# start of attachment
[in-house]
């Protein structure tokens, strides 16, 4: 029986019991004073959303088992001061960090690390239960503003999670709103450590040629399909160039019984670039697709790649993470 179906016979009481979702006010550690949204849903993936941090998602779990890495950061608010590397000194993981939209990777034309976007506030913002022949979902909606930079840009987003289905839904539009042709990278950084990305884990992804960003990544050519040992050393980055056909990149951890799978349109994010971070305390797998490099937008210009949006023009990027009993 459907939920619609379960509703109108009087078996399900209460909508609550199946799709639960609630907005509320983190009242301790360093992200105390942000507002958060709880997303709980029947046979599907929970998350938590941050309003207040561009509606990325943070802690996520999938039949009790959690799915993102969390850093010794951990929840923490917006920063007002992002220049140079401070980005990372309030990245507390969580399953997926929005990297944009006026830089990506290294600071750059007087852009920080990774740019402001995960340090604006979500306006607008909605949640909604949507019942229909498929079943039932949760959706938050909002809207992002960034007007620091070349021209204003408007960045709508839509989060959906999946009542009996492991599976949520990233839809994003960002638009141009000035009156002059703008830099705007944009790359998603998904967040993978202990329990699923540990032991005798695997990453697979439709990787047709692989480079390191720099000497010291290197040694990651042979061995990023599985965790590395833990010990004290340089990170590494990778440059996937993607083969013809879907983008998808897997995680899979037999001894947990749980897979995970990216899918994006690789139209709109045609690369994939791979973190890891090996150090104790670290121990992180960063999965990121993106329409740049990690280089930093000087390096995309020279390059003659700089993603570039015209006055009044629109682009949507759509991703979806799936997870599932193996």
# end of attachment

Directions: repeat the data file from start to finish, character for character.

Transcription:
[in-house]
């Protein structure tokens, strides 16, 4: 029986019991004073959303088992001061960090690390239960503003999670709103450590040629399909160039019984670039697709790649993470 179906016979009481979702006010550690949204849903993936941090998602779990890495950061608010590397000194993981939209990777034309976007506030913002022949979902909606930079840009987003289905839904539009042709990278950084990305884990992804960003990544050519040992050393980055056909990149951890799978349109994010971070305390797998490099937008210009949006023009990027009993 459907939920619609379960509703109108009087078996399900209460909508609550199946799709639960609630907005509320983190009242301790360093992200105390942000507002958060709880997303709980029947046979599907929970998350938590941050309003207040561009509606990325943070802690996520999938039949009790959690799915993102969390850093010794951990929840923490917006920063007002992002220049140079401070980005990372309030990245507390969580399953997926929005990297944009006026830089990506290294600071750059007087852009920080990774740019402001995960340090604006979500306006607008909605949640909604949507019942229909498929079943039932949760959706938050909002809207992002960034007007620091070349021209204003408007960045709508839509989060959906999946009542009996492991599976949520990233839809994003960002638009141009000035009156002059703008830099705007944009790359998603998904967040993978202990329990699923540990032991005798695997990453697979439709990787047709692989480079390191720099000497010291290197040694990651042979061995990023599985965790590395833990010990004290340089990170590494990778440059996937993607083969013809879907983008998808897997995680899979037999001894947990749980897979995970990216899918994006690789139209709109045609690369994939791979973190890891090996150090104790670290121990992180960063999965990121993106329409740049990690280089930093000087390096995309020279390059003659700089993603570039015209006055009044629109682009949507759509991703979806799936997870599932193996």